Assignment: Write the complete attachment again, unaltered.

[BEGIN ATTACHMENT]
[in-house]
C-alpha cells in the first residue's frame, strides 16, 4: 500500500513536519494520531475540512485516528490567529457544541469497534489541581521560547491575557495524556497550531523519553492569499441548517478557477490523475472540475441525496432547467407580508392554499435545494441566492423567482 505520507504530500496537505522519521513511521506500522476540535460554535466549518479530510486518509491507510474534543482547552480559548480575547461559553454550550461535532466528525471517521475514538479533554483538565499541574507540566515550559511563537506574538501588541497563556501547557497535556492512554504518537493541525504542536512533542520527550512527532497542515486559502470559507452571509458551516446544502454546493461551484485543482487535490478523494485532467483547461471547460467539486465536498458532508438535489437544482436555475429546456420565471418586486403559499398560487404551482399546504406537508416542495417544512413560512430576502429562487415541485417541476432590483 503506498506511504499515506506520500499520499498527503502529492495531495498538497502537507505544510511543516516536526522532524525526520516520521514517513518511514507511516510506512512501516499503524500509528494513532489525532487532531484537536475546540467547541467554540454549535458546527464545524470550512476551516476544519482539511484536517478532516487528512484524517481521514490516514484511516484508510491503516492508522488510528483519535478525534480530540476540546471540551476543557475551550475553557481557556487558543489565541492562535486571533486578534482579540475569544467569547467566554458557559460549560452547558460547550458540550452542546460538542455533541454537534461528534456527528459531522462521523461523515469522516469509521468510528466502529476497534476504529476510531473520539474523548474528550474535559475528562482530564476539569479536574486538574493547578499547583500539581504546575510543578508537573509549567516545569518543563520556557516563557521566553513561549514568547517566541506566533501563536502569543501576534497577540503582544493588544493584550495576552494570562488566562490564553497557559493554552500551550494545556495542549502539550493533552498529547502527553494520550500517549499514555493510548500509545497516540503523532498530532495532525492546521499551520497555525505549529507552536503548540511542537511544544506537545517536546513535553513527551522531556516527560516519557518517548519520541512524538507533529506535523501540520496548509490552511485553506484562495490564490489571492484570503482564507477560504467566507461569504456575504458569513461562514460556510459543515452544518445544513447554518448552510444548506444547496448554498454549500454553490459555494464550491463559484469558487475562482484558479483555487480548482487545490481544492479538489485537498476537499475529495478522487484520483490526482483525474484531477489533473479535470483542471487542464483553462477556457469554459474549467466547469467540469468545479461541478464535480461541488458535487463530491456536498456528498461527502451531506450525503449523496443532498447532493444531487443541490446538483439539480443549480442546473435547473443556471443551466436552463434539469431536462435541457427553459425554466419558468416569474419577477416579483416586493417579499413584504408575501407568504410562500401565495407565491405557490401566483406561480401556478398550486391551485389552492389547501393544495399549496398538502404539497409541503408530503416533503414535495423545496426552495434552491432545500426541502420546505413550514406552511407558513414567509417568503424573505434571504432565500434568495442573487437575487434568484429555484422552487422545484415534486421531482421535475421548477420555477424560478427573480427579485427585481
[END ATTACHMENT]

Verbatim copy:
[in-house]
C-alpha cells in the first residue's frame, strides 16, 4: 500500500513536519494520531475540512485516528490567529457544541469497534489541581521560547491575557495524556497550531523519553492569499441548517478557477490523475472540475441525496432547467407580508392554499435545494441566492423567482 505520507504530500496537505522519521513511521506500522476540535460554535466549518479530510486518509491507510474534543482547552480559548480575547461559553454550550461535532466528525471517521475514538479533554483538565499541574507540566515550559511563537506574538501588541497563556501547557497535556492512554504518537493541525504542536512533542520527550512527532497542515486559502470559507452571509458551516446544502454546493461551484485543482487535490478523494485532467483547461471547460467539486465536498458532508438535489437544482436555475429546456420565471418586486403559499398560487404551482399546504406537508416542495417544512413560512430576502429562487415541485417541476432590483 503506498506511504499515506506520500499520499498527503502529492495531495498538497502537507505544510511543516516536526522532524525526520516520521514517513518511514507511516510506512512501516499503524500509528494513532489525532487532531484537536475546540467547541467554540454549535458546527464545524470550512476551516476544519482539511484536517478532516487528512484524517481521514490516514484511516484508510491503516492508522488510528483519535478525534480530540476540546471540551476543557475551550475553557481557556487558543489565541492562535486571533486578534482579540475569544467569547467566554458557559460549560452547558460547550458540550452542546460538542455533541454537534461528534456527528459531522462521523461523515469522516469509521468510528466502529476497534476504529476510531473520539474523548474528550474535559475528562482530564476539569479536574486538574493547578499547583500539581504546575510543578508537573509549567516545569518543563520556557516563557521566553513561549514568547517566541506566533501563536502569543501576534497577540503582544493588544493584550495576552494570562488566562490564553497557559493554552500551550494545556495542549502539550493533552498529547502527553494520550500517549499514555493510548500509545497516540503523532498530532495532525492546521499551520497555525505549529507552536503548540511542537511544544506537545517536546513535553513527551522531556516527560516519557518517548519520541512524538507533529506535523501540520496548509490552511485553506484562495490564490489571492484570503482564507477560504467566507461569504456575504458569513461562514460556510459543515452544518445544513447554518448552510444548506444547496448554498454549500454553490459555494464550491463559484469558487475562482484558479483555487480548482487545490481544492479538489485537498476537499475529495478522487484520483490526482483525474484531477489533473479535470483542471487542464483553462477556457469554459474549467466547469467540469468545479461541478464535480461541488458535487463530491456536498456528498461527502451531506450525503449523496443532498447532493444531487443541490446538483439539480443549480442546473435547473443556471443551466436552463434539469431536462435541457427553459425554466419558468416569474419577477416579483416586493417579499413584504408575501407568504410562500401565495407565491405557490401566483406561480401556478398550486391551485389552492389547501393544495399549496398538502404539497409541503408530503416533503414535495423545496426552495434552491432545500426541502420546505413550514406552511407558513414567509417568503424573505434571504432565500434568495442573487437575487434568484429555484422552487422545484415534486421531482421535475421548477420555477424560478427573480427579485427585481